Supermodel Iman and fashion designer Rachel Roy. Iman promotes the beauty of black women through her products and workshops around the country.
Originally uploaded by Pan-African News Wire File Photos
By Karu F. Daniels, AOL Black Voices
Though a bevy of beautiful people turned out at New York City hotspot Room Service to fete 'Trace' magazine's 2007 Black Girls Rule edition, the real object of desire was Iman.
The celebrated super-duper-model turned mogul relished in all of the fan fare, which included throngs of paparazzi and glamour seekers who buzzed around her all night like moths to a flame.
As beautiful and famous as Mrs. David Bowie is, I was shocked how low-key she appeared to be. No battallion of bodyguards; no trail of minions circling about; and no bitchy fashion flacks floundering around. The only accessory she had in tow was fashion pioneer Bethann Hardison -- who I adore.
One can't go wrong when they have -- the former model turned talent manager (Tyson Beckford)-- Miss Hardison in their corner.
Iman was ever-present at the soiree for a special reason: she's the guest-editrix of the issue that celebrates black women in their countless chosen professions and private lives.
Packing its pages with articles that, according to Iman, "change and challenge the narrow definition of beauty to include all of us, to celebrate our natural God-given features and to determine beauty in our own terms," the new "Black Girls Rule" -- hitting newsstands this week -- features articles on up-and-coming actress and designated "It" girl Zoe Kravitz (yes, Lisa Bonet and Lenny Kravitz's beautiful baby is all grown up now), bi-racial black girls, unsung heroines and Somali-born activist and 'New York Times' bestselling writer Ayaan Hirsi Ali ('Infidel').
"I was both excited and nervous of the prospect," Iman writes in the issue. "I have been an avid supporter of the celebration of black women in the myriads of our chosen professions as well as private lives. I wanted to co-create an amazing portfolio that would become a collector's edition both for its content and its beauty. Most of my choices in this issue are truly personal as well as universal."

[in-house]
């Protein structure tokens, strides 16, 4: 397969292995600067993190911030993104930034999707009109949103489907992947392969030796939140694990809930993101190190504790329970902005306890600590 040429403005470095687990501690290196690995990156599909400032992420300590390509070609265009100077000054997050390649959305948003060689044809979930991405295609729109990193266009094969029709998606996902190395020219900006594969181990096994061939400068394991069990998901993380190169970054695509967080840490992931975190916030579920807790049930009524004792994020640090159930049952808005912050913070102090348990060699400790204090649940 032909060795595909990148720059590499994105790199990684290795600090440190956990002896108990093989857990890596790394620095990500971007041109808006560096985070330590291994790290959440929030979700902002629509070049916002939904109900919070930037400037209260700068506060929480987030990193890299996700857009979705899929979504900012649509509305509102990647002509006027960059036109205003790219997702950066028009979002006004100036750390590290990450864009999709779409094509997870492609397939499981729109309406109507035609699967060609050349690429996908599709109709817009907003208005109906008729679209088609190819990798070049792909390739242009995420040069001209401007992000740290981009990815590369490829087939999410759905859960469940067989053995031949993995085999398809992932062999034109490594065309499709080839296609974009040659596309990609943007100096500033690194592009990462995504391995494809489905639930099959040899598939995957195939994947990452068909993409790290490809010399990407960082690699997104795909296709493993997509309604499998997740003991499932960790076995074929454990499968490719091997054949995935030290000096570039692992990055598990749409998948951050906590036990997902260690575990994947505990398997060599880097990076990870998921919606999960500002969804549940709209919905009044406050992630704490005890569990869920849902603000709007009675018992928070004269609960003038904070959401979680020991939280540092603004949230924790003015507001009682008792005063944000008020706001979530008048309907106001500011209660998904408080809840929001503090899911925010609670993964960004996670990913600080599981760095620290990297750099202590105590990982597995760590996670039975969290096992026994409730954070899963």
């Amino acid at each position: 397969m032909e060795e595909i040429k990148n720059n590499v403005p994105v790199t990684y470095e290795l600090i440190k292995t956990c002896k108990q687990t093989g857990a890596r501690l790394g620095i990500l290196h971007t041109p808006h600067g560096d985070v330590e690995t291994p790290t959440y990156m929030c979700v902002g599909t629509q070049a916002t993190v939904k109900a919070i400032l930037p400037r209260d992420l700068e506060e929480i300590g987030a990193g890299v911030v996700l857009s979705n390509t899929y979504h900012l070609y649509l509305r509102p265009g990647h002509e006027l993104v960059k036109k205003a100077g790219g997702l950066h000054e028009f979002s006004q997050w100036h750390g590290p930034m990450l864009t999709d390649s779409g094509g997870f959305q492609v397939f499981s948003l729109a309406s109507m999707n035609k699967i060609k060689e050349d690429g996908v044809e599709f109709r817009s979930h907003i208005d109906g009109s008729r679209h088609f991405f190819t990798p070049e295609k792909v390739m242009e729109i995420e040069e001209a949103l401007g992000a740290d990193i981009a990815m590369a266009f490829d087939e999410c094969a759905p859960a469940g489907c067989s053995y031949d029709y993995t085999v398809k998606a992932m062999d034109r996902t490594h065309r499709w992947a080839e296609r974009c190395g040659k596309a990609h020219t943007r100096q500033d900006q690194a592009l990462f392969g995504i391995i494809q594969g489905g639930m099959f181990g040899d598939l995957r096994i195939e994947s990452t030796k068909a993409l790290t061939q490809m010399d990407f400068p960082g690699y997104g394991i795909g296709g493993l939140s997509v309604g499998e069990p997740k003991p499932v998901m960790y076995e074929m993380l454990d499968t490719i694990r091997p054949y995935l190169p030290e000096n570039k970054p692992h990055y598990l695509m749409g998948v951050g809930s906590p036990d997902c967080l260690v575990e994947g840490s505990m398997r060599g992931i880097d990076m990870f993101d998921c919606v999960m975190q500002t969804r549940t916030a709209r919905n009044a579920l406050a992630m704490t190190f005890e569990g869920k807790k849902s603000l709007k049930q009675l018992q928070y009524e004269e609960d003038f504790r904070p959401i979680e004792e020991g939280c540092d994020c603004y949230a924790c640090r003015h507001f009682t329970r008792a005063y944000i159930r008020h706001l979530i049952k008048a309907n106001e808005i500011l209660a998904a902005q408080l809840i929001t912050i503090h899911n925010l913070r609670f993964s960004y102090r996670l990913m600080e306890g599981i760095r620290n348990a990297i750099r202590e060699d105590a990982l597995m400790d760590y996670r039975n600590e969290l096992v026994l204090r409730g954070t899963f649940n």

Veering a little differently from issues past, this new edition features a fresh crop of new faces -- and doesn't have the pre-requisite familiar face on its cover (Naomi Campbell, Erykah Badu, Lauryn Hill and Alicia Keys have all graced its cover). Dark-skinned beauty Kinee Diouf leads the brigade a 28-page photo spread dedicated to the beauty of up-and-coming black models.
Looking like a modern day version of Grace Jones, the Senegalese born sensation is quite a vision with her sketched on crown.
"I rule because I'm true to myself," the Paris-based Diouf professed.
So last night, while it was light on the celebrities, I did run into a bunch of characters.
Outside of Miss Iman being stunning as always, and Bethann being such a attentive soul, (pictured above with Iman, and 'Trace' editor Claude Grunitzky (r) ),'New York' magazine contributor Ericka Goodman was working it out; )pictured below l-r) publicity maven Susan Blond working her gold lamé rain hat (it wasn't raining); event producer/performer Kevin-Anthony making his way through the crowd; event publicist Nyle Washington illuminating in the dark; and my two favorites of the evening: 'Complex' magazine's promotion coordinator Peter Robinson (in his Prince-inspired get-up) and power publicist Simone Smalls (with her relaxed tressed coif) -- who told me that she had to walk some clients through the strip club next door to get in.